I can’t believe we are in Namibia. The last few months have been frantic, getting the car ready, getting the necessary equipment, trying to get sponsorship. And now we are here. We are almost at the beginning.
Namibia is cold, not cold like the UK, but there is no central heating in the houses. The night we had to camp I barely slept for cold. It brings into perspective what it is like for people who don’t have money for warm clothes or a duvet. Windhoek seems wealthy but there are also those who live in shanty houses, and struggle for food and basic necessities.
But the cold will be good for Emma, it is cool enough to run until about 11am.
Nambia is also dry. We are in a desert. I’ve learned to keep lipsalve with me at all times. And the nights are long. It is dark from 6pm until 6am. Windhoek is pretty safe during the day but its best to be home by night. A couple of nights ago two men broke into the hostel and attacked one of the guests with a knife. He was swift and clever enough to be able to defend himself but the intruders stole several laptops. It is a reminder to be careful.
What strikes me most, however, is how friendly and helpful most people are. Villa Moringa, a gorgeous place, where we stayed initially, are storing most of our kit for us, whilst we sleep in cheaper places.
Drs Keletso and Barbaria Nyathi, who run Maerua medical practice have been looking after us. I contacted Keletso after reading his profile on Explorers Connect. (If you are planning an adventure you should check out Explorers Connect). Keletso is a doctor and ultra runner interested in adventure so, I thought he might like to join us. Sadly, due to work commitments he couldn’t but, he and his wife, have welcomed us, given us essential advice on what we need to do to be legal and will be teaching us first aid. They are incredibly hard working, constantly laughing at life and a pleasure to be with. I can’t wait for them to meet Emma.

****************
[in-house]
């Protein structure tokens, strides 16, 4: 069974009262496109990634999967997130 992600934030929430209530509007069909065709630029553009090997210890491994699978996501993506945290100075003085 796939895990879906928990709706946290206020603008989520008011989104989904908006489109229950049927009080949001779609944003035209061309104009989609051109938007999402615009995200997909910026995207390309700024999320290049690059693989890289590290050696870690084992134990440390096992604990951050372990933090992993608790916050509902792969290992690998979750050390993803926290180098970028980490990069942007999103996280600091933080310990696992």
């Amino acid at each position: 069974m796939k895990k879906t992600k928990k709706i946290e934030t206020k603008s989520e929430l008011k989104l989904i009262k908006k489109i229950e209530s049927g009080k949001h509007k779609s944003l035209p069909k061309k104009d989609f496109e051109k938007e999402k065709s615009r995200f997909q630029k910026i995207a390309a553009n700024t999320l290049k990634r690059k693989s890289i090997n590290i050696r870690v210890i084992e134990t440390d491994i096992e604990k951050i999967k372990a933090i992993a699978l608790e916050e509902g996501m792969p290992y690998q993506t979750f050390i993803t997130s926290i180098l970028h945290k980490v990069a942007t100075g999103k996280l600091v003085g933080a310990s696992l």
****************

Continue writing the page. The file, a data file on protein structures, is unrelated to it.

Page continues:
Indira, Keletso and Nyathi’s receptionist, has been showing us around. She welcomed us into her story and educated me on what life is really like to grow up in Katatura. She took us to her grandmother’s house where she was raised and to a local restaurant. For dessert, we went to the meat market where we discovered the most delicious Namibian spice to have with a BBQ.
We have also been preparing for Emma, Mike and Cleo’s arrival: finding out where to get the last bits to kit out the car (Cymot); contacting radio stations (Kosmos, RadioWave, One Africa); making sure our agent who will be getting the car through customs has all the necessary documents; and getting to know the city.
Tomorrow, we shall set off on a 5 hour minibus taxi journey to Walvis Bay to fetch the car, Cleopatra. Fingers crossed she comes through with everything intact.
Things we learnt:
Its winter bring warm clothes in August
August is peak season, book accommodation in advance
Its very dry
You can buy almost everything here that you can get in the UK
You need a GB sticker for the car
You need to get a Cross Border Certificate for cars on a temporary import
Paint your car white, everyone else has, its probably a good idea.